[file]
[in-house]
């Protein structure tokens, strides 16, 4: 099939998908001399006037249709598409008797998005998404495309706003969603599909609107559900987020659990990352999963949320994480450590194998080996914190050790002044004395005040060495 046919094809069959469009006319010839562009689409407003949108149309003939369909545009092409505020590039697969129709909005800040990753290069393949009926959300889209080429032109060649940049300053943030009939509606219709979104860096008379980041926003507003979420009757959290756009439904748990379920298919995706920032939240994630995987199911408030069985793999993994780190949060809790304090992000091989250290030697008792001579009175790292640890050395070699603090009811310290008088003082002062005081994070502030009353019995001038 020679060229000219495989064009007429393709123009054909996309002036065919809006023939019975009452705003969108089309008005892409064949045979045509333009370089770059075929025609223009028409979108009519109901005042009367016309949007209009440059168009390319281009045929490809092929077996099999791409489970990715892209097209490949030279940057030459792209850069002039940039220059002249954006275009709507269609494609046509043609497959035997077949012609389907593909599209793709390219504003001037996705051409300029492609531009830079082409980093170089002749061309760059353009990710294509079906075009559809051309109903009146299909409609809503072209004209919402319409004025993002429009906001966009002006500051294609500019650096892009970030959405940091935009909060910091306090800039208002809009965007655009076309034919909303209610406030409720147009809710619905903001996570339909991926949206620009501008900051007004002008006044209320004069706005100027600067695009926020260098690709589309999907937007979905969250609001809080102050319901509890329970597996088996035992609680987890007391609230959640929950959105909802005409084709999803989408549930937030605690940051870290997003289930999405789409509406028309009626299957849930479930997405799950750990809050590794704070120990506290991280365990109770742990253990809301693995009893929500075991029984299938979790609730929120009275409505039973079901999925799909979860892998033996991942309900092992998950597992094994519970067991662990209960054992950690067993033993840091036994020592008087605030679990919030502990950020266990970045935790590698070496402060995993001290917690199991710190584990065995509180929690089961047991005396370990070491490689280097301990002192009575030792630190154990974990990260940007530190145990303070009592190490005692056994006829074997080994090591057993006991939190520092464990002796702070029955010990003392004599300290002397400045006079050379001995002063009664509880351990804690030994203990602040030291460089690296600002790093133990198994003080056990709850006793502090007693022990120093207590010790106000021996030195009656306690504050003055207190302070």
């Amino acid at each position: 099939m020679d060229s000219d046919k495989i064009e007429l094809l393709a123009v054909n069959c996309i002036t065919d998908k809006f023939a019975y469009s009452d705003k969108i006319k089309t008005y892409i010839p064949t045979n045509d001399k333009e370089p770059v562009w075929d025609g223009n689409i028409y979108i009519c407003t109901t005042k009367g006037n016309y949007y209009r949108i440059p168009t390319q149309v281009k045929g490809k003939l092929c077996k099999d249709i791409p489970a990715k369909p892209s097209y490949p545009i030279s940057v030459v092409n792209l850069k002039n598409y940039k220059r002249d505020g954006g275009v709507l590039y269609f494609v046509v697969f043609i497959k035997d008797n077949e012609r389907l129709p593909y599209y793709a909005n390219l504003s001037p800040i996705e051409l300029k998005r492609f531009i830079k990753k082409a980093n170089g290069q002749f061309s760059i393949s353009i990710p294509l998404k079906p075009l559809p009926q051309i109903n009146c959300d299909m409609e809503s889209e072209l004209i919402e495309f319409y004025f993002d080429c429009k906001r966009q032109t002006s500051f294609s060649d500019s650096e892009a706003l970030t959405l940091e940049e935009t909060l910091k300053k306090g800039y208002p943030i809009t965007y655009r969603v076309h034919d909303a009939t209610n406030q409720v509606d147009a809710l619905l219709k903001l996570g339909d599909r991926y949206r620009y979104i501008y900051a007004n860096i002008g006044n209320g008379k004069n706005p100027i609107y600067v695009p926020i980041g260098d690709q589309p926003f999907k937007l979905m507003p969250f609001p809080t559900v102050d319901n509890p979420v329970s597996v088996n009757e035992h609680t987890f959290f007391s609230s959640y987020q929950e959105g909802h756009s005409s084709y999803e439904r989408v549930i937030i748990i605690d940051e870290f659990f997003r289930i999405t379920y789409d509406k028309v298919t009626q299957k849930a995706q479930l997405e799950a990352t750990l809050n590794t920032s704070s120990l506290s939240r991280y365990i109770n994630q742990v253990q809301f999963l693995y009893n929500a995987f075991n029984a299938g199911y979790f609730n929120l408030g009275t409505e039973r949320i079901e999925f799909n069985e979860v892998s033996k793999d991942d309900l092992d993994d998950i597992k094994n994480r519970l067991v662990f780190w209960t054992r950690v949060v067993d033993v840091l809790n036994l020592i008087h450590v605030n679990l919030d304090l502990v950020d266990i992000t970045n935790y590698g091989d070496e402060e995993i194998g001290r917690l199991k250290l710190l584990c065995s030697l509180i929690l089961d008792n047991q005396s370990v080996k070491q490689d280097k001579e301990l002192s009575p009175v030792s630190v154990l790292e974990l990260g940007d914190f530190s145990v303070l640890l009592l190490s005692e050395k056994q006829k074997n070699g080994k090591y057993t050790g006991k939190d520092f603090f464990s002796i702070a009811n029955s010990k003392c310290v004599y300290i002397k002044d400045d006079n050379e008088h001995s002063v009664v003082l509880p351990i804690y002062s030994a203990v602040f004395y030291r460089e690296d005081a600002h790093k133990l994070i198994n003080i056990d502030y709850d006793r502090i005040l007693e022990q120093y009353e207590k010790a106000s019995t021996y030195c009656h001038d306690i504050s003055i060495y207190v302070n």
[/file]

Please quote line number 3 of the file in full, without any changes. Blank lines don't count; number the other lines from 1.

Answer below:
């Amino acid at each position: 099939m020679d060229s000219d046919k495989i064009e007429l094809l393709a123009v054909n069959c996309i002036t065919d998908k809006f023939a019975y469009s009452d705003k969108i006319k089309t008005y892409i010839p064949t045979n045509d001399k333009e370089p770059v562009w075929d025609g223009n689409i028409y979108i009519c407003t109901t005042k009367g006037n016309y949007y209009r949108i440059p168009t390319q149309v281009k045929g490809k003939l092929c077996k099999d249709i791409p489970a990715k369909p892209s097209y490949p545009i030279s940057v030459v092409n792209l850069k002039n598409y940039k220059r002249d505020g954006g275009v709507l590039y269609f494609v046509v697969f043609i497959k035997d008797n077949e012609r389907l129709p593909y599209y793709a909005n390219l504003s001037p800040i996705e051409l300029k998005r492609f531009i830079k990753k082409a980093n170089g290069q002749f061309s760059i393949s353009i990710p294509l998404k079906p075009l559809p009926q051309i109903n009146c959300d299909m409609e809503s889209e072209l004209i919402e495309f319409y004025f993002d080429c429009k906001r966009q032109t002006s500051f294609s060649d500019s650096e892009a706003l970030t959405l940091e940049e935009t909060l910091k300053k306090g800039y208002p943030i809009t965007y655009r969603v076309h034919d909303a009939t209610n406030q409720v509606d147009a809710l619905l219709k903001l996570g339909d599909r991926y949206r620009y979104i501008y900051a007004n860096i002008g006044n209320g008379k004069n706005p100027i609107y600067v695009p926020i980041g260098d690709q589309p926003f999907k937007l979905m507003p969250f609001p809080t559900v102050d319901n509890p979420v329970s597996v088996n009757e035992h609680t987890f959290f007391s609230s959640y987020q929950e959105g909802h756009s005409s084709y999803e439904r989408v549930i937030i748990i605690d940051e870290f659990f997003r289930i999405t379920y789409d509406k028309v298919t009626q299957k849930a995706q479930l997405e799950a990352t750990l809050n590794t920032s704070s120990l506290s939240r991280y365990i109770n994630q742990v253990q809301f999963l693995y009893n929500a995987f075991n029984a299938g199911y979790f609730n929120l408030g009275t409505e039973r949320i079901e999925f799909n069985e979860v892998s033996k793999d991942d309900l092992d993994d998950i597992k094994n994480r519970l067991v662990f780190w209960t054992r950690v949060v067993d033993v840091l809790n036994l020592i008087h450590v605030n679990l919030d304090l502990v950020d266990i992000t970045n935790y590698g091989d070496e402060e995993i194998g001290r917690l199991k250290l710190l584990c065995s030697l509180i929690l089961d008792n047991q005396s370990v080996k070491q490689d280097k001579e301990l002192s009575p009175v030792s630190v154990l790292e974990l990260g940007d914190f530190s145990v303070l640890l009592l190490s005692e050395k056994q006829k074997n070699g080994k090591y057993t050790g006991k939190d520092f603090f464990s002796i702070a009811n029955s010990k003392c310290v004599y300290i002397k002044d400045d006079n050379e008088h001995s002063v009664v003082l509880p351990i804690y002062s030994a203990v602040f004395y030291r460089e690296d005081a600002h790093k133990l994070i198994n003080i056990d502030y709850d006793r502090i005040l007693e022990q120093y009353e207590k010790a106000s019995t021996y030195c009656h001038d306690i504050s003055i060495y207190v302070n």